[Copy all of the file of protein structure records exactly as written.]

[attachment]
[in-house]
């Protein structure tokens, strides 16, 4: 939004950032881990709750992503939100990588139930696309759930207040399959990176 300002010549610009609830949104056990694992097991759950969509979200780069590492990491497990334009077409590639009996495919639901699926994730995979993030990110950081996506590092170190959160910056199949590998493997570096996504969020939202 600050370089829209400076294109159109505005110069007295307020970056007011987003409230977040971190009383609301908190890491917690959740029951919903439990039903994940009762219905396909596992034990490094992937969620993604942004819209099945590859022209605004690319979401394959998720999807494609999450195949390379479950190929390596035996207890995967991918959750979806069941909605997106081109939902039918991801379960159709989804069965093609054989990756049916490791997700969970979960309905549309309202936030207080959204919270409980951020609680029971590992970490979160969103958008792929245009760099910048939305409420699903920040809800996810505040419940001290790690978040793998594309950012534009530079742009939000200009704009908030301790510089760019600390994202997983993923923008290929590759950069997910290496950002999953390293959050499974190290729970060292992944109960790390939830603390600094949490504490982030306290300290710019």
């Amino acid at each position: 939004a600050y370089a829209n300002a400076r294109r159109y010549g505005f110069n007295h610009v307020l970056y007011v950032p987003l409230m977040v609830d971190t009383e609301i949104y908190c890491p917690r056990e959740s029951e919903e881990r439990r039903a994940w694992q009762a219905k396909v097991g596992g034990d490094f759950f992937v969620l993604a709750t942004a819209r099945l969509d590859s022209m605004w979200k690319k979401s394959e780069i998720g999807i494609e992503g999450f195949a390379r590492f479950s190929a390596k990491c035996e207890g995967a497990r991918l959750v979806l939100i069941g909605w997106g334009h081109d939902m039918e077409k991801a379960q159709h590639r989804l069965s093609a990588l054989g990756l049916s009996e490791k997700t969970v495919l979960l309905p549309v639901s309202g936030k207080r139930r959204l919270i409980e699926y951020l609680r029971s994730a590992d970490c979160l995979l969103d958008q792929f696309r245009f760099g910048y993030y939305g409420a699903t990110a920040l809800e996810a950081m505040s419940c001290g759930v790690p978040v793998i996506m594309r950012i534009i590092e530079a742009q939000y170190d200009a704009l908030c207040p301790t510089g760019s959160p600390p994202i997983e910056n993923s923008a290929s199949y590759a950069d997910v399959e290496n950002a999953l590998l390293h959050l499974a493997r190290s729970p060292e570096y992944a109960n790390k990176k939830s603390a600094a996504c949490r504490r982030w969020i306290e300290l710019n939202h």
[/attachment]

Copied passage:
[in-house]
């Protein structure tokens, strides 16, 4: 939004950032881990709750992503939100990588139930696309759930207040399959990176 300002010549610009609830949104056990694992097991759950969509979200780069590492990491497990334009077409590639009996495919639901699926994730995979993030990110950081996506590092170190959160910056199949590998493997570096996504969020939202 600050370089829209400076294109159109505005110069007295307020970056007011987003409230977040971190009383609301908190890491917690959740029951919903439990039903994940009762219905396909596992034990490094992937969620993604942004819209099945590859022209605004690319979401394959998720999807494609999450195949390379479950190929390596035996207890995967991918959750979806069941909605997106081109939902039918991801379960159709989804069965093609054989990756049916490791997700969970979960309905549309309202936030207080959204919270409980951020609680029971590992970490979160969103958008792929245009760099910048939305409420699903920040809800996810505040419940001290790690978040793998594309950012534009530079742009939000200009704009908030301790510089760019600390994202997983993923923008290929590759950069997910290496950002999953390293959050499974190290729970060292992944109960790390939830603390600094949490504490982030306290300290710019």
């Amino acid at each position: 939004a600050y370089a829209n300002a400076r294109r159109y010549g505005f110069n007295h610009v307020l970056y007011v950032p987003l409230m977040v609830d971190t009383e609301i949104y908190c890491p917690r056990e959740s029951e919903e881990r439990r039903a994940w694992q009762a219905k396909v097991g596992g034990d490094f759950f992937v969620l993604a709750t942004a819209r099945l969509d590859s022209m605004w979200k690319k979401s394959e780069i998720g999807i494609e992503g999450f195949a390379r590492f479950s190929a390596k990491c035996e207890g995967a497990r991918l959750v979806l939100i069941g909605w997106g334009h081109d939902m039918e077409k991801a379960q159709h590639r989804l069965s093609a990588l054989g990756l049916s009996e490791k997700t969970v495919l979960l309905p549309v639901s309202g936030k207080r139930r959204l919270i409980e699926y951020l609680r029971s994730a590992d970490c979160l995979l969103d958008q792929f696309r245009f760099g910048y993030y939305g409420a699903t990110a920040l809800e996810a950081m505040s419940c001290g759930v790690p978040v793998i996506m594309r950012i534009i590092e530079a742009q939000y170190d200009a704009l908030c207040p301790t510089g760019s959160p600390p994202i997983e910056n993923s923008a290929s199949y590759a950069d997910v399959e290496n950002a999953l590998l390293h959050l499974a493997r190290s729970p060292e570096y992944a109960n790390k990176k939830s603390a600094a996504c949490r504490r982030w969020i306290e300290l710019n939202h």